These and other challenges will be investigated under the Estuary Management Forum, due to be set up next week in partnership with CapeNature.


Opening of the vlei mouth

The mouth was opened earlier than scheduled, i.e. on 29 March instead of 4 April, as there was an accumulation of large fish in the outlet channel attempting to leave the estuary. The fish were responding to natural cues governing movement in and out the estuary, but this could have been exacerbated by the pending algal bloom.


The mouth then remained open for slightly longer than usual until the Spring tide. The mouth was closed on Easter Monday (9 April). The next scheduled opening of the mouth in early May will be reconsidered depending on prevailing weather conditions and the state of the present algal bloom.


While the mouth is open fish move freely in and out to sea to feed and spawn, but are sometimes “trapped” in the vlei when the mouth is closed again. Prior to 29 March the mouth of the estuary had been closed since 9 March 2012. At this time of the year, the fish respond to strong natural cues to move out to sea and are known to congregate near the mouth in anticipation of Spring tides, “waiting” for the mouth to open. There were numerous reports that many large fish had been trying to exit the vlei recently and were being poached illegally from the outlet channel by opportunistic fisherman. The opening of the mouth on 29 March thus enabled the fish to naturally move through the mouth out to sea safely. At the time there were also reports of increased fish activity in False Bay with accompanying cautions regarding possible increased White Shark activity.


The mouth of Zandvlei is managed on an ongoing basis according to a formal mouth management protocol which was developed using extensive information and recommendations from studies that have been undertaken in the estuary over the years. As per the protocol, formal approval from the Provincial Department of Environmental Affairs and Development Planning in terms of NEMA regulations was obtained; along with the support and approval of the CAPE Estuaries Programme Manager. Opening and closing the mouth is done in order to balance water depth and salinity in the estuary. Water depth management is important so as to prevent flooding of residential properties and also to ensure that conditions are not too shallow as this would hamper recreational activities. The mouth management protocol also very importantly allows intrusion of saline water from the sea which is critical for ecological requirements of the estuary and its biota. When the mouth is open fish are able to move into / out of the estuary according to the natural cues governing their feeding and breeding life cycles.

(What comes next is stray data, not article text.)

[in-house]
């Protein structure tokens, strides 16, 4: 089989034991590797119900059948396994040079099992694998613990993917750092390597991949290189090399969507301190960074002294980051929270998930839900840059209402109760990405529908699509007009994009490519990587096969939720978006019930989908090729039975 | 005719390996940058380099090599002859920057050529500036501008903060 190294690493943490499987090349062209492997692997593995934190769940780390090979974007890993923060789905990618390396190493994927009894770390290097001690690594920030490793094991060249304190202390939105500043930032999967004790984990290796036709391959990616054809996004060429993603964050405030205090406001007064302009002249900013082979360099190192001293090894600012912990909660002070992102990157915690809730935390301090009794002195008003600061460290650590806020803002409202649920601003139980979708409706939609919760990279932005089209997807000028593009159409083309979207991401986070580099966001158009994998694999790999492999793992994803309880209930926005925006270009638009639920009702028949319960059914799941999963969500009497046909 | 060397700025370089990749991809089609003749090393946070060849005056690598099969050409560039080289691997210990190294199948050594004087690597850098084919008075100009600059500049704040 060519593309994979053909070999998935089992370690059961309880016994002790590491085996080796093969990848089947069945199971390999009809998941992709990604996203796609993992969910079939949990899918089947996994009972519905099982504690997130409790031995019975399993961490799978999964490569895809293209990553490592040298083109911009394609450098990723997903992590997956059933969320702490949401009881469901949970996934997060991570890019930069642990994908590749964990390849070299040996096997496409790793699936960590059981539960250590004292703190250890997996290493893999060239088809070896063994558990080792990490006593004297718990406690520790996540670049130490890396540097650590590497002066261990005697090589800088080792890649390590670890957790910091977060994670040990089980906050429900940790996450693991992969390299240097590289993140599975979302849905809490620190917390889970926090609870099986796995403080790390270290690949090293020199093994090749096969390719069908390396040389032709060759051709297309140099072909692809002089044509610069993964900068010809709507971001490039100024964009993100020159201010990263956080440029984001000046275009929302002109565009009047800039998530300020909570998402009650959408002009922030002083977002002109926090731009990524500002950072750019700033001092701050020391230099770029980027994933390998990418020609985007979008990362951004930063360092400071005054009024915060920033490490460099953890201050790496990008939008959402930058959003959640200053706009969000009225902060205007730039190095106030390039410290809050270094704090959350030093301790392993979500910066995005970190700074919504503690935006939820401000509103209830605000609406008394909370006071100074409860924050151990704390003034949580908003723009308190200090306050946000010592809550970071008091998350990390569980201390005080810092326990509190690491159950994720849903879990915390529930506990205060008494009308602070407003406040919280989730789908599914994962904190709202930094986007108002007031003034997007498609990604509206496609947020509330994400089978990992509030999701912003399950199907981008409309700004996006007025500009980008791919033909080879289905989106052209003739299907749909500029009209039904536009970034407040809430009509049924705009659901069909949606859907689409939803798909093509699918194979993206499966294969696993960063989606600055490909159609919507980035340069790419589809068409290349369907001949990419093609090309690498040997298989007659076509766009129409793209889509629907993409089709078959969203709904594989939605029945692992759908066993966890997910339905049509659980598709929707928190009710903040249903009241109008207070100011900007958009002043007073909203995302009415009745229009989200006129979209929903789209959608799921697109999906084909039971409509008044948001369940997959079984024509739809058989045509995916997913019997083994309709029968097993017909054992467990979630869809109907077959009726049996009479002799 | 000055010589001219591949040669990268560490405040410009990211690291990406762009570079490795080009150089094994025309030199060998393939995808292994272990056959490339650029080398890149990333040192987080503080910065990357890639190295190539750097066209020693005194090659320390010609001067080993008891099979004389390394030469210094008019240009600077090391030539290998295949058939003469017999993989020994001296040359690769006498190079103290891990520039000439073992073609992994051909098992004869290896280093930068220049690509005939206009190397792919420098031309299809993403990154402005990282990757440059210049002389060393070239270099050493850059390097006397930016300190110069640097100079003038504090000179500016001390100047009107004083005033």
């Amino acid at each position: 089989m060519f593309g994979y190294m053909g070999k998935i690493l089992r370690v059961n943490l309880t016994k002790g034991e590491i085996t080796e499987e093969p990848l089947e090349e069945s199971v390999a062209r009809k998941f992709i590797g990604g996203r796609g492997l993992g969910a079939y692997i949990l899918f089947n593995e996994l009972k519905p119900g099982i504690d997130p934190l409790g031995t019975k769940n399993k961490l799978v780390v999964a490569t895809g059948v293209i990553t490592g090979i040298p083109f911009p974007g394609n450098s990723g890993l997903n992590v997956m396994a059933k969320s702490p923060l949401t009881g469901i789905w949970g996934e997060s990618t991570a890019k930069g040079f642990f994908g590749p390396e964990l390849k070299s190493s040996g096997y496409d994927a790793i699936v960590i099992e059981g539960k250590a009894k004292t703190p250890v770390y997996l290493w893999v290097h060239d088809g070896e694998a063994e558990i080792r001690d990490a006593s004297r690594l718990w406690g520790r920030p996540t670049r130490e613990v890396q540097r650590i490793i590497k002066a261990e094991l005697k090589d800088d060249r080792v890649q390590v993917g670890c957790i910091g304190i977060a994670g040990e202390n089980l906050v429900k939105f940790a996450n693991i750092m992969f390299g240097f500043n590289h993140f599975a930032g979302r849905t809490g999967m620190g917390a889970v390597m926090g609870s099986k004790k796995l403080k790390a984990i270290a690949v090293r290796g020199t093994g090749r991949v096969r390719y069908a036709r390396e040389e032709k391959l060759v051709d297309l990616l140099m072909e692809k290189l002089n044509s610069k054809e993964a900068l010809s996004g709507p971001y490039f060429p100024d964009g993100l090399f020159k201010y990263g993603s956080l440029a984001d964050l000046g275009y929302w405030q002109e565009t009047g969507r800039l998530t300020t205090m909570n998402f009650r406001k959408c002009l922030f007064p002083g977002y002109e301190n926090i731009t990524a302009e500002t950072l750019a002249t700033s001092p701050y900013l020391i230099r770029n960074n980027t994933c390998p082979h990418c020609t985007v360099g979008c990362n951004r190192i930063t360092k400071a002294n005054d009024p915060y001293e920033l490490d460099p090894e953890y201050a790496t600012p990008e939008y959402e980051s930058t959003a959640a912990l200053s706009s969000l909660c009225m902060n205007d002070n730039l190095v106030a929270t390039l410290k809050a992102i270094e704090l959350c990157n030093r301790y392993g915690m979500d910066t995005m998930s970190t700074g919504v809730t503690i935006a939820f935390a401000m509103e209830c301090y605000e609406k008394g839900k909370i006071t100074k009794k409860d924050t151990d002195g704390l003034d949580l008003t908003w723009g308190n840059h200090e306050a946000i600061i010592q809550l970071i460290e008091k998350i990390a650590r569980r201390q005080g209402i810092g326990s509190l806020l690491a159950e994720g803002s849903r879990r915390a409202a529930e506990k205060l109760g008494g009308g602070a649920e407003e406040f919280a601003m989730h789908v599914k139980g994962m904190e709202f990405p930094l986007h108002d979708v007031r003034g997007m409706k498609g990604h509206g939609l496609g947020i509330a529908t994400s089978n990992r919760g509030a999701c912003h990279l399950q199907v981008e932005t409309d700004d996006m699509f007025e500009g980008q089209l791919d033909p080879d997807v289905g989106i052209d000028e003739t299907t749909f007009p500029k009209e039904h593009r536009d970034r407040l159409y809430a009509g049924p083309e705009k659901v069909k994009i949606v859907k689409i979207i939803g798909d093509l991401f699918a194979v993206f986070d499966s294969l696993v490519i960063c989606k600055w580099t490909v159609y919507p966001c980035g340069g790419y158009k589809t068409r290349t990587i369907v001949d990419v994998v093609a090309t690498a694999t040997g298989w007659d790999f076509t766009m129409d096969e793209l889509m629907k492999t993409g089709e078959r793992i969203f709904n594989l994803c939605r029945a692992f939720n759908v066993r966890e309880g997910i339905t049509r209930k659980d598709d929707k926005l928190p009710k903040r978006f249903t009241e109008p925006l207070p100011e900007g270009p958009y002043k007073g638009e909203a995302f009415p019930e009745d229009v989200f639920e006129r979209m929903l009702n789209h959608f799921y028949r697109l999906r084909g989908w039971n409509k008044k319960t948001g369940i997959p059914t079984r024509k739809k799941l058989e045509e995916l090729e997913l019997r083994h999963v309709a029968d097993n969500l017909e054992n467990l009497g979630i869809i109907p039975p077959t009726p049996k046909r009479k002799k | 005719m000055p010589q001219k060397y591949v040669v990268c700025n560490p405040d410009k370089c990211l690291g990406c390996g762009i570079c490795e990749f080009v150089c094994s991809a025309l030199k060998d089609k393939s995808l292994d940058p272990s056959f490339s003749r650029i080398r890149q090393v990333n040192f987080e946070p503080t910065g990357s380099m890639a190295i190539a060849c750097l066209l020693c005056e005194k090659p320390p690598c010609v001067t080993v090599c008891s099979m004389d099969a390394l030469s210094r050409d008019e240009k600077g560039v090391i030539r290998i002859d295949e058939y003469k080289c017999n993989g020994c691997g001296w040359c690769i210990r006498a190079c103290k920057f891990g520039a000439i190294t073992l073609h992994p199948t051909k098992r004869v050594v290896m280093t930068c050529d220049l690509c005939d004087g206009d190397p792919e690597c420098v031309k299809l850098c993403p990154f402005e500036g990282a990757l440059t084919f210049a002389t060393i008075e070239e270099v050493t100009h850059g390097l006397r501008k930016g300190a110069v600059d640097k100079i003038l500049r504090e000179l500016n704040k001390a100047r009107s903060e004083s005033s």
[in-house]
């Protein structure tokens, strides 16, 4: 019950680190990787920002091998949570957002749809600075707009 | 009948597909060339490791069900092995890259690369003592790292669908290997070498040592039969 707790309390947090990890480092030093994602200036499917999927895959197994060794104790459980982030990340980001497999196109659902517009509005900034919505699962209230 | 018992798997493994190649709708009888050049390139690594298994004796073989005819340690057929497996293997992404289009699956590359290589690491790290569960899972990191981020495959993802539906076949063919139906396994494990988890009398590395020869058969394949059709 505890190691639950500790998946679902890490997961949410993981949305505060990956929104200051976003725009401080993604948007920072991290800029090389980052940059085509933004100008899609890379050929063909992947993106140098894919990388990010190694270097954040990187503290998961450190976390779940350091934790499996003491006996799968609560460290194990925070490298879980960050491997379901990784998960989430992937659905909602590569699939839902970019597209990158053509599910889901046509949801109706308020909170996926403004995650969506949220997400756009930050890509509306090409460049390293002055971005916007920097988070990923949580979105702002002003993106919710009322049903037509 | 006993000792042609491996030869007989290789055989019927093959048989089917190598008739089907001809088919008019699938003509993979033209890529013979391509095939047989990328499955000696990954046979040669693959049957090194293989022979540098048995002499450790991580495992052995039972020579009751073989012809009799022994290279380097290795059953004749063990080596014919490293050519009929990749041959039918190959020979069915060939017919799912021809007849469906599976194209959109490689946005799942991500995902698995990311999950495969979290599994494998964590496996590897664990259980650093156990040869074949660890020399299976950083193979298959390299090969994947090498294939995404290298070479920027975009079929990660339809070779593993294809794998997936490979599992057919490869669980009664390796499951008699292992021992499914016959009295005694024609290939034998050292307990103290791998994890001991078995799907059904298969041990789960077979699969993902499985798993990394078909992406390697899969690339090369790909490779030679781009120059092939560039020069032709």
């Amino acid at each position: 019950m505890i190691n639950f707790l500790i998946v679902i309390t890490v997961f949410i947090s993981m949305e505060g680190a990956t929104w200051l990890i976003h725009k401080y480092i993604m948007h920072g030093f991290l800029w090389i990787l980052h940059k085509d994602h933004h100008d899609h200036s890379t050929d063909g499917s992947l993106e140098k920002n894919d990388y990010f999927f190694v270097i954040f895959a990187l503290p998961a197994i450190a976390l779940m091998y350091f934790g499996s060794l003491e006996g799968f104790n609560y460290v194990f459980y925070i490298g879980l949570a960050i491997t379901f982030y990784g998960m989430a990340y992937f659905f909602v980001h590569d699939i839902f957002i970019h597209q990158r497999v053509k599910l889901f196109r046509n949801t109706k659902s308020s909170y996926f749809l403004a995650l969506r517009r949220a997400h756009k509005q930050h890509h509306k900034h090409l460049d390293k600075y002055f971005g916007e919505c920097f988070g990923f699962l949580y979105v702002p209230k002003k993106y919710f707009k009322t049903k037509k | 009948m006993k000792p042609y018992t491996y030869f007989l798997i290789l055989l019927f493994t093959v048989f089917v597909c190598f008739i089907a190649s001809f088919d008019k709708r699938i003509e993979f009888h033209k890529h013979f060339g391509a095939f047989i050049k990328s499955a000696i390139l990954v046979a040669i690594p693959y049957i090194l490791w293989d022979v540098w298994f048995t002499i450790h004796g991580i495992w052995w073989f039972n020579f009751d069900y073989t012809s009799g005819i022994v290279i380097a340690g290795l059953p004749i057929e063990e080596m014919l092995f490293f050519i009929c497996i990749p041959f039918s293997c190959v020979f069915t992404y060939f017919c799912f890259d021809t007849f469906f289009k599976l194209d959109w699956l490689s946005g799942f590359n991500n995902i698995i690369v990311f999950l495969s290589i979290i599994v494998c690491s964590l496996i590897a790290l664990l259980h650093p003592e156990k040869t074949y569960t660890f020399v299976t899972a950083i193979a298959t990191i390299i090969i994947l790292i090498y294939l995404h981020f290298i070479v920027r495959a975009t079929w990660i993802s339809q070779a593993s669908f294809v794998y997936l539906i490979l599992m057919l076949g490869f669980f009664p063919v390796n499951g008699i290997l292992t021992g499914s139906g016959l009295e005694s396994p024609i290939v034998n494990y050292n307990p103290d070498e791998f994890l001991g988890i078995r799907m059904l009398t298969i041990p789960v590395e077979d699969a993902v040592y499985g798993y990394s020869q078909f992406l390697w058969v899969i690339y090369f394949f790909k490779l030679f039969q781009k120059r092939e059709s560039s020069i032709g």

Mouth management is undertaken according the a schedule determined by the annual tide tables with the mouth being opened before and then closed during the peak of the Spring high tide in order to “capture” a good inflow of sea water.


Ongoing monitoring has shown that the current mouth management procedure has resulted in a significant improvement in water quality and biotic assemblage of the vlei – the recent fish kill, low oxygen levels, and algal bloom thus being viewed as localised seasonal occurrence and not necessarily pointing to a permanent “collapse” of the vlei.



While the mouth management process effectively controls water levels which are evident throughout the system including the Marina canals, there is fairly limited saline movement into the canals. This is due to their artificial design and construction. Many of the canals are blind ending and it is a fact that the water in these areas becomes very stagnant at times (particularly in the later summer/early autumn). The City is exploring ways to improve circulation.



Zandvlei has several rivers which enter its northern area via urbanised catchments. These include the Westlake Stream, Keysers River and Sand River. Pollutants such as sewage and other forms of contamination typical of urbanised areas and the agricultural lands located high in the catchment entering the storm water canal systems are also present. The vlei is also compromised by waste such as litter entering the storm water canal systems. 


There have in the past been sewage spills into the vlei, which increased the background nutrient levels particularly in the Marina da Gama canals. The City is investigating additional, and more effective, litter catch nets to capture litter before entry into the vlei as well as a catchment approach to the management of solid waste and other pollution.



Pond weed is an aquatic plant that grows in shallow wetlands and is tolerant of moderately low salinity levels. It is capable of rapid growth and can cover water bodies in short time spans. Its growth is encouraged by nutrient enrichment of water. It is important to note that the resilience that Zandvlei has shown to date is largely due to the presence of the pond weed (which improves water quality through filtering and uptake of nutrients), however the excessive growth of this plant is impacting on recreational uses of the vlei and there is a programme in place to harvest and remove it. This programme also sets down parameters for the amount of weed that can be cut and also allows for areas where there is no cutting.  This is to ensure that a healthy population remains.